Practical hints to cut clutter in your wardrobe

Clothes hanging on a rack
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Estimated reading time: 7 minutes

Most of us gravitate towards wearing our favourite clothes out of habit. The problem is we then ignore the bulk of clothes we’ve bought. Why not slim down how much stuff you’re hanging on to? Downsizing will banish clothes clutter, and make it easier to decide what to wear each day. Not only that, you’ll save time and feel calmer.

Here are some easy steps to reduce the number of clothes you own. In addition, the checklist below will help you decide which clothes to keep, and which to let go. 

Before you start:

1 Firstly, think about why it’s hard to get rid of certain items of clothing.

Are you hoping to lose weight so you can wear them again? Do they remind you of better times? Or perhaps it’s the exact opposite – you avoid even looking at them because of bad memories.

To really cut clutter in your wardrobe, don’t allow your emotions to rule your head. Get rid of anything that isn’t right for you. 

Decide if the inconvenience and clutter they cause is worth keeping them.

2 Would you be happier to get rid of clothes if you knew someone else would appreciate them?

Give away good clothes to others who’ll love them as much as you. Before you start clearing out your wardrobe, get at least three large bags or boxes – one each for charity, friends or family, and the bin.

In addition, have a pen and paper handy to jot down a few notes, to remind yourself of what you need to make what you have more useful 

3 Be selective when donating to charities.

Avoid offloading old-fashioned, dirty or damaged clothes. After all, people on limited incomes want to look good too. And charities shouldn’t have to waste money getting rid of rubbish.

4 Commit to immediately getting clothes for donation out of the house.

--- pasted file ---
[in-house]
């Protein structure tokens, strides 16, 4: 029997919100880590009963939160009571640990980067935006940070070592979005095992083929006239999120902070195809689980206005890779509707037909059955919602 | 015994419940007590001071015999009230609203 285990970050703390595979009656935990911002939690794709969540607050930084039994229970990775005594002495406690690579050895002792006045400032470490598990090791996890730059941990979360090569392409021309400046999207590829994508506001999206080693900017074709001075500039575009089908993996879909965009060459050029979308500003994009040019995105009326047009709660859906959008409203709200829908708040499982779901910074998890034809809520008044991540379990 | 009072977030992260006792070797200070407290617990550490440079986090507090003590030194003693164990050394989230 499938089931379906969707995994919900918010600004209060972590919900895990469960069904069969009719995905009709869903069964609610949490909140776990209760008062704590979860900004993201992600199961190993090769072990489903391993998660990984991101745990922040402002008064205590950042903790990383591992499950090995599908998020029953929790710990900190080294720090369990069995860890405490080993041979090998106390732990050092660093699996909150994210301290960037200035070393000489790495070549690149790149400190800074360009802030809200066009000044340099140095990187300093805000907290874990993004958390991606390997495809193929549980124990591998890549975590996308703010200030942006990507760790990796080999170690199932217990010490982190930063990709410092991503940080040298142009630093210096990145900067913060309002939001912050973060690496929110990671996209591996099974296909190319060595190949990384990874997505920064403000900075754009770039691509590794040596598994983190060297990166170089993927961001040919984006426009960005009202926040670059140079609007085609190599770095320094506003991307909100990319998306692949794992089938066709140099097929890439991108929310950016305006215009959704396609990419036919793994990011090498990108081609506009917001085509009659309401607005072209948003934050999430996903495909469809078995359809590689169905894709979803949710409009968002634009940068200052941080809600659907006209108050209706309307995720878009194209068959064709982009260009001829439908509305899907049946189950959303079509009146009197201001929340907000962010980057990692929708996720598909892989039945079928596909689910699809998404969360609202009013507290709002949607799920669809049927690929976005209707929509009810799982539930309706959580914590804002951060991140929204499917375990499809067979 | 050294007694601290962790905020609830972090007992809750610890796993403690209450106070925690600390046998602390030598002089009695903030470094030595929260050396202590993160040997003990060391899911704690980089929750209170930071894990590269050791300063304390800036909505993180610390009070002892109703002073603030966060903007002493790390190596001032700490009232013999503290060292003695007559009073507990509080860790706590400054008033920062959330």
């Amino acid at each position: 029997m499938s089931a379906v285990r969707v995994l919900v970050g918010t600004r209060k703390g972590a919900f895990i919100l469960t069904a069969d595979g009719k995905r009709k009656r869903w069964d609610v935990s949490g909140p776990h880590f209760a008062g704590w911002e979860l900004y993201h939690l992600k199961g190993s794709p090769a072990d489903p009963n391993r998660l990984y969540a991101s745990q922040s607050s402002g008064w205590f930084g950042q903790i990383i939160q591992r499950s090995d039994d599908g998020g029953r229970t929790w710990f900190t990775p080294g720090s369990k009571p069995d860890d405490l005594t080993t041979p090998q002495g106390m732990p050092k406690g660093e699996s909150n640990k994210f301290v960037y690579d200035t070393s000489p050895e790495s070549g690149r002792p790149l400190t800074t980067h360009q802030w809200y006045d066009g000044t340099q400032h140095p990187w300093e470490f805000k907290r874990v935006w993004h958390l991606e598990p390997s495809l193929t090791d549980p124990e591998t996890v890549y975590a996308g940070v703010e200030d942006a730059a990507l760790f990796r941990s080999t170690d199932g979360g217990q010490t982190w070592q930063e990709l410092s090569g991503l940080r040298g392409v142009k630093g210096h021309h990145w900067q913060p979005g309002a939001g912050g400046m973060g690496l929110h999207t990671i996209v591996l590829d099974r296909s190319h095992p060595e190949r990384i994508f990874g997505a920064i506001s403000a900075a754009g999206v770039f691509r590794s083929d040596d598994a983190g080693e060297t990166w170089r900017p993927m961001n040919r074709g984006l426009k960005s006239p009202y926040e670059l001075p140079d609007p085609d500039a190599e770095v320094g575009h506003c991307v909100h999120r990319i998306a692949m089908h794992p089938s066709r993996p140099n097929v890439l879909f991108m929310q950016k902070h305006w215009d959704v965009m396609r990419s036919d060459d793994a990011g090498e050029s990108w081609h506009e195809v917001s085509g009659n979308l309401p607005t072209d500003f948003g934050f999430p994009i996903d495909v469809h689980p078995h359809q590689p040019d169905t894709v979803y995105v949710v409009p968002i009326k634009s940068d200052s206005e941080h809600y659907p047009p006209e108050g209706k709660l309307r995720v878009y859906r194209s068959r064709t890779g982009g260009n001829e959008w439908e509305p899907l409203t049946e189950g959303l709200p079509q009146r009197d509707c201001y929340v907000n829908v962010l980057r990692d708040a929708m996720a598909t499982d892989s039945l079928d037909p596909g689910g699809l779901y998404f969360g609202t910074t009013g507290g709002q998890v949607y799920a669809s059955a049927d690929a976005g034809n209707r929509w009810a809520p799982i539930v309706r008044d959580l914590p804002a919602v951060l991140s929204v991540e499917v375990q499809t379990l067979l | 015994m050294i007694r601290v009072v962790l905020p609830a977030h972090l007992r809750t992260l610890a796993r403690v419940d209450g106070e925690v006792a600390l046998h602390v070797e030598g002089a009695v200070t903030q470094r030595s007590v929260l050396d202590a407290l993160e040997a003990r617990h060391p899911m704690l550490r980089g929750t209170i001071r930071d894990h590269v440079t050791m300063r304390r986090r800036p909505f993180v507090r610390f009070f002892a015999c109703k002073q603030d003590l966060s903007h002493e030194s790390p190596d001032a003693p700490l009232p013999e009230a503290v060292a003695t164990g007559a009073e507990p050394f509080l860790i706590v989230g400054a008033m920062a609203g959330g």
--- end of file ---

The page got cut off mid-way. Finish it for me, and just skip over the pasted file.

If they lie around, the clutter will annoy you. You’ll also be tempted to rescue items – which defeats the whole purpose of the exercise.

5 Mend any clothes that need fixing as soon as possible, or ask someone to do it for you. Otherwise, donate them to someone who will mend them. 

6 Commit to buying items that match those that don’t go with anything you have.

If you don’t, you’ll never use these items, and may as well donate them anyway.

7 Plan whether you’ll clear your wardrobe in one hit, or over several days.

8 If you don’t have large chunks of time, or if you want to reduce the chaos, only tackle one small group of clothes at a time. 

For example, do one drawer, one section of your wardrobe, and so on.

9 Clear off your bed before you start sorting your wardrobe.

10 Assuming you have a complete day available, sort all your clothes into the following groups. Do this quickly, without thinking too much. 

Those you like and wear often
Those you wear occasionally
Everyday comfort clothes
Those you never wear.

Start with the pile of those you like and wear often. 

11 Use the following checklist to help decide if you’ll keep each item: 

Level of liking: love it, like it, don’t really care, hate it.

Fit: too big, too small, uncomfortable, wrong for your build. 

Style: too young, too old, wrong for your build, doesn’t fit your lifestyle.

Quality: too faded, worn, damaged, dirty, or needs cleaning or mending.

Colour: too light, bright or dark, doesn’t suit you, doesn’t match the rest of your wardrobe.

Nothing to wear with it: needs another item to make it useful, such as a belt or scarf, contrasting pants or T-shirt.

Good enough to donate to others.

Could be used as rags round the house.

11 What’s left from the first group of clothes should be items you enjoy wearing, and which make you feel good.

Check to make sure they’re in good shape. Do any mending or cleaning as soon as possible, or give them to someone who will.

Those clothes from this group that you want to get rid of can be donated or thrown out. Put them into one of the three bags you organised previously.

12 Next, start on the clothes you never wear.

Put these on your bed. Use the checklist above to work out what the problem is with each item.

Would you wear some things if you could find other items to go with them?

Immediately make a list the extra pieces you need, and get them as soon as possible.

Donate good quality items that are the wrong fit or wrong colour, or that you don’t like.

Throw out the ones that are too old, dirty, or damaged.